NK cells are very effective in destroying circulating cancer cells before their extravasation into the organ, However they have only a minimal inhibiting effect on already established micrometastases. Anyone knows why ? Regards.


So we know that NK cells work by receiving activating signals through receptors, and then degranulate such that cytotoxic molecules enter the target cell, and induce apoptosis. NKG2D is such a receptor, and cells that are becoming transformatively stressed by mutations and the like upregulate expression of NKG2D ligands on their surface for elimination. This is one example, and NK cells have different subsets of activating receptors, such as NCRs. NKp30 and NKp44 are examples of NCRs and activate NK cells through detection of heparan sulfate compounds on the surface of tumor cells. The question, then, is what happens to cancer cells that can: (1) downregulate NK cell receptor ligands on their surface, or (2) abrogate NK cell receptor function in their vicinity?

In an earlier study, it was shown that mesenchymal stem cells broadly inhibit NK cell activity through activity of prostaglandin E2 and indoleamine-2,3-dioxygenase, which downregulates each of the three aforementioned NK cell surface receptors. A later study using melanoma cocultured with NK cells again came to the conclusion that the same cancer cell secretions would inhibit NK cell activation in their vicinity.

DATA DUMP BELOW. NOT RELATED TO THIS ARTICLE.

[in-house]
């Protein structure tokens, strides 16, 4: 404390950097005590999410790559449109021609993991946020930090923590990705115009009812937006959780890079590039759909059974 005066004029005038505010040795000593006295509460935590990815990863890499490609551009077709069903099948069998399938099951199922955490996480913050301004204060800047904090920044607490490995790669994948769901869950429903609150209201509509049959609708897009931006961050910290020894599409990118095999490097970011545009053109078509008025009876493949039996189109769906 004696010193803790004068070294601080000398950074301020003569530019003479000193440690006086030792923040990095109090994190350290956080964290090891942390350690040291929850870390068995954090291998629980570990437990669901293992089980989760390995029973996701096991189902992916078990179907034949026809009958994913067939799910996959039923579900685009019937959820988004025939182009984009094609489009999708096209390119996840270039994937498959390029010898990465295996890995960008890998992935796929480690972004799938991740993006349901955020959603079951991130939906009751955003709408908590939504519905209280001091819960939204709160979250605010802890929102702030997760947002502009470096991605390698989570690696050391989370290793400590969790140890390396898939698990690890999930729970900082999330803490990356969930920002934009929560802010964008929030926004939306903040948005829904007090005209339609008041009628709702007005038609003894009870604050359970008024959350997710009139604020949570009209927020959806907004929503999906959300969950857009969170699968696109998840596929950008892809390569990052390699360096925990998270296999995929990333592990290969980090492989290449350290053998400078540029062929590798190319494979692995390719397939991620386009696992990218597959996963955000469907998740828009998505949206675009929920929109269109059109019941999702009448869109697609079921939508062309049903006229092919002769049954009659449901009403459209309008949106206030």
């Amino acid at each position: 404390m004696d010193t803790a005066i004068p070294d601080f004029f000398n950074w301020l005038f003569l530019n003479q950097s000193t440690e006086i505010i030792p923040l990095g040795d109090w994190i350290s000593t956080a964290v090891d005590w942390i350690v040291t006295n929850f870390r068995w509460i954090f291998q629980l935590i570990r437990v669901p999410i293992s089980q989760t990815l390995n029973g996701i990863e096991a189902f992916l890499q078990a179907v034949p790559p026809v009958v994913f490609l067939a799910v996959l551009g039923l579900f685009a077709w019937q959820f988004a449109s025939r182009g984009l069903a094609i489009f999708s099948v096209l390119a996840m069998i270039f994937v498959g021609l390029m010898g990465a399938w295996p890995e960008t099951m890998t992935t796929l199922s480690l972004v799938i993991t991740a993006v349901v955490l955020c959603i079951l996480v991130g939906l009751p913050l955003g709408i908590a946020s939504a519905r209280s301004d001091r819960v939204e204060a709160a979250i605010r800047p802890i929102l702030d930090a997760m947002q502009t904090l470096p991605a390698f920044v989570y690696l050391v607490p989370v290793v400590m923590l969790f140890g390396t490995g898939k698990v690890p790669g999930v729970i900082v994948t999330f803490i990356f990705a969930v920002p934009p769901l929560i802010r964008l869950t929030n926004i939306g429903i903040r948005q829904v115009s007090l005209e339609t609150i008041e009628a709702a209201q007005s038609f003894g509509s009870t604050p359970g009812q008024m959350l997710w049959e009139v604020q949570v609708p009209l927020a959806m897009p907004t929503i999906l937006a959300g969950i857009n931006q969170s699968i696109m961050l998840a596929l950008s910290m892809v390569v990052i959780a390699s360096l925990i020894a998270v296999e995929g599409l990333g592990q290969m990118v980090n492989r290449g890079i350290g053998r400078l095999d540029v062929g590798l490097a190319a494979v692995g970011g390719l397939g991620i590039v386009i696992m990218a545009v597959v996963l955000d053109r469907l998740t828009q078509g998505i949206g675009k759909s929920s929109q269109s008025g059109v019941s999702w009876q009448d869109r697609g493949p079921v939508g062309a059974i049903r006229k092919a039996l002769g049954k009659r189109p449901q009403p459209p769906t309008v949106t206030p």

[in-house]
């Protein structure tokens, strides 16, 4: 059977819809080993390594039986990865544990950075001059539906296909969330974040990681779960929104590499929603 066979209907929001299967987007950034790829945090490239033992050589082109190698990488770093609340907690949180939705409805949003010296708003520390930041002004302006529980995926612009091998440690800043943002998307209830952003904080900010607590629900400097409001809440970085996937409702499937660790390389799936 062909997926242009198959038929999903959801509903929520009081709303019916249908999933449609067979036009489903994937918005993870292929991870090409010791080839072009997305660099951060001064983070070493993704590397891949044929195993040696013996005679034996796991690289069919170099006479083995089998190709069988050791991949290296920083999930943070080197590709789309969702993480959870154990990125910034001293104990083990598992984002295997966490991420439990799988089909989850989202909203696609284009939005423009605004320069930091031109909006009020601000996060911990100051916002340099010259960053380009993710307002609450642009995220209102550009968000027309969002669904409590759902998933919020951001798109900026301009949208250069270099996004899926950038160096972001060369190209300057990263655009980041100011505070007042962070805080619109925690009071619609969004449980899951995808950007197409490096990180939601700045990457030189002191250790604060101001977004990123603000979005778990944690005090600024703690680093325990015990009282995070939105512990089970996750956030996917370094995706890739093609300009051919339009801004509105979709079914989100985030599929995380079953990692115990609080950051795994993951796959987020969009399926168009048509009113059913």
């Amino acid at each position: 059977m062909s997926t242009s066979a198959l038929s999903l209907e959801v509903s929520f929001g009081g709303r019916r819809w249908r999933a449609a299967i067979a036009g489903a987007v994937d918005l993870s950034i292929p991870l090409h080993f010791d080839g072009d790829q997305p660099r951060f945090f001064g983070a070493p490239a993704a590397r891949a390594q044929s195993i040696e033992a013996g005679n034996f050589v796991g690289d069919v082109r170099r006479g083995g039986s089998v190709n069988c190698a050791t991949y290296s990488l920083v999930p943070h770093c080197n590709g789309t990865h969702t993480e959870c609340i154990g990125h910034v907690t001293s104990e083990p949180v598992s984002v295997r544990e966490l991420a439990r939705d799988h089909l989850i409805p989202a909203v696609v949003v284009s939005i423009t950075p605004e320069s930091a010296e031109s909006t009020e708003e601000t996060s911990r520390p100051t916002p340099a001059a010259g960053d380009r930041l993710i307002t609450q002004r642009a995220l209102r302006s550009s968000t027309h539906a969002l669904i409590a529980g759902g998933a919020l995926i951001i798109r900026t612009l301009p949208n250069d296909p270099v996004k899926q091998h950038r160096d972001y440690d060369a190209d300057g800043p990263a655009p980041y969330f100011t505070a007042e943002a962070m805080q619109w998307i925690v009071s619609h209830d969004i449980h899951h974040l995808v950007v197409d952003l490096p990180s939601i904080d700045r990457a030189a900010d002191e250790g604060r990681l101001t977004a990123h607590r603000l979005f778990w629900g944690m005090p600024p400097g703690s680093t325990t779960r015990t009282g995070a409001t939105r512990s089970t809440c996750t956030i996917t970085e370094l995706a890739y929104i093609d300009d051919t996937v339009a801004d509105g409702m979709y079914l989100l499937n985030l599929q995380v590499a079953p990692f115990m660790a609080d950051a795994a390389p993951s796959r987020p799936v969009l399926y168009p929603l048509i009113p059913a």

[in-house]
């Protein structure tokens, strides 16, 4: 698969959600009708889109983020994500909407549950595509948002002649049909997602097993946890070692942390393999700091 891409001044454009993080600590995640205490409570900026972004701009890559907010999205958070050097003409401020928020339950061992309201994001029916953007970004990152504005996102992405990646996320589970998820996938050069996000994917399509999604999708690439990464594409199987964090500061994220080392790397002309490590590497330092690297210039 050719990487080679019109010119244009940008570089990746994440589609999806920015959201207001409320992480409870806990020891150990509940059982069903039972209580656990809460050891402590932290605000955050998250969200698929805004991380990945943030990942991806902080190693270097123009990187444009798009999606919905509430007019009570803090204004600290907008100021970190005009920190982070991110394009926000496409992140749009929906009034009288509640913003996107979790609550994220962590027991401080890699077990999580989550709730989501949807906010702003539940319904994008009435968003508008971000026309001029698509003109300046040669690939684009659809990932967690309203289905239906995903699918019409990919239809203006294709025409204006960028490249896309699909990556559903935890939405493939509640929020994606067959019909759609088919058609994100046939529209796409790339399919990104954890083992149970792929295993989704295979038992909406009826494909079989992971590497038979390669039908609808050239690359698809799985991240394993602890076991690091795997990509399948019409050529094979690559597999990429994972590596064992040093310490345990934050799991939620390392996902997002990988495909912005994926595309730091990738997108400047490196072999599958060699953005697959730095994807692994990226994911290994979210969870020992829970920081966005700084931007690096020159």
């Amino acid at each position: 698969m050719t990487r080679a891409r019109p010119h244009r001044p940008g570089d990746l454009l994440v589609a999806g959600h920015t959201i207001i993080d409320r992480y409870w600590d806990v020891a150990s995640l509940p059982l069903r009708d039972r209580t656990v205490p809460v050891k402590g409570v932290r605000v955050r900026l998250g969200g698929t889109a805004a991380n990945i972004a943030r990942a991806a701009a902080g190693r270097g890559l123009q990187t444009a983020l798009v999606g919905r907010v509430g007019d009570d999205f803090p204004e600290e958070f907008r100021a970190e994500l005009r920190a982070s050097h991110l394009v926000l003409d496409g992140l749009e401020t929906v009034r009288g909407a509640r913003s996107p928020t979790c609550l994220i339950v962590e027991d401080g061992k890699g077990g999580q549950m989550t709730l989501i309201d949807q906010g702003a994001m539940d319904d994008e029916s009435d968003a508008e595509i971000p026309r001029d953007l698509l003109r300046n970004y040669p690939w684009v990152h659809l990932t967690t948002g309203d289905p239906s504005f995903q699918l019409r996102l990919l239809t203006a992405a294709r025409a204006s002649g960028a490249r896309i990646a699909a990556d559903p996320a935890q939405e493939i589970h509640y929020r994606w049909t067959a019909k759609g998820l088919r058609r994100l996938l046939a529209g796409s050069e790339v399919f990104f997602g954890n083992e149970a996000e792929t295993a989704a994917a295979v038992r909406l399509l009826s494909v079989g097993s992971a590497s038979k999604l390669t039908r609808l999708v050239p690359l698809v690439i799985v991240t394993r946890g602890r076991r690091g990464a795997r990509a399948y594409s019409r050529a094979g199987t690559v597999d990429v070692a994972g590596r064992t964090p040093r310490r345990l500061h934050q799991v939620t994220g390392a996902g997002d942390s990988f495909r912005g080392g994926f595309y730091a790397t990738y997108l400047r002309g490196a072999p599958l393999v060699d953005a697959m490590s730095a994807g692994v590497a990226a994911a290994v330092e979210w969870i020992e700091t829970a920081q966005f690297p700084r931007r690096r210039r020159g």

By the same token, if we consider a cancerous cell that upregulates MIC expression, NKG2D receptors will recognize this and activate the NK cells. A cancerous cell with a truncated MIC that lacks an extracellular domain will fail to activate surrounding NK cells through that pathway. Keep in mind: many mutations go into making a cell cancerous, and many more go into giving it enough fitness to avoid getting killed from the start. These are just examples of critical pathways that result in immunoevasion.

As for why are small masses more immunoevasive than single cells? This goes into a sort of power in numbers logic. A single tumor cell doesn't produce as much inhibitor compounds as a mass of tumor cells. This is an interesting concept because in the hunt for pro-angiogenic compounds, a problem for a while was you would remove a large mass, and a smaller unknown mass would quickly begin to grow. They found that although large masses secreted more pro-angiogenic compound, the tumor cells also secreted so much inhibiting compounds that smaller tumors in the vicinity were effectively inhibited. Once the large mass was removed, this inhibition got lifted.

| improve this answer | |

Your Answer

By clicking “Post Your Answer”, you agree to our terms of service, privacy policy and cookie policy

Not the answer you're looking for? Browse other questions tagged or ask your own question.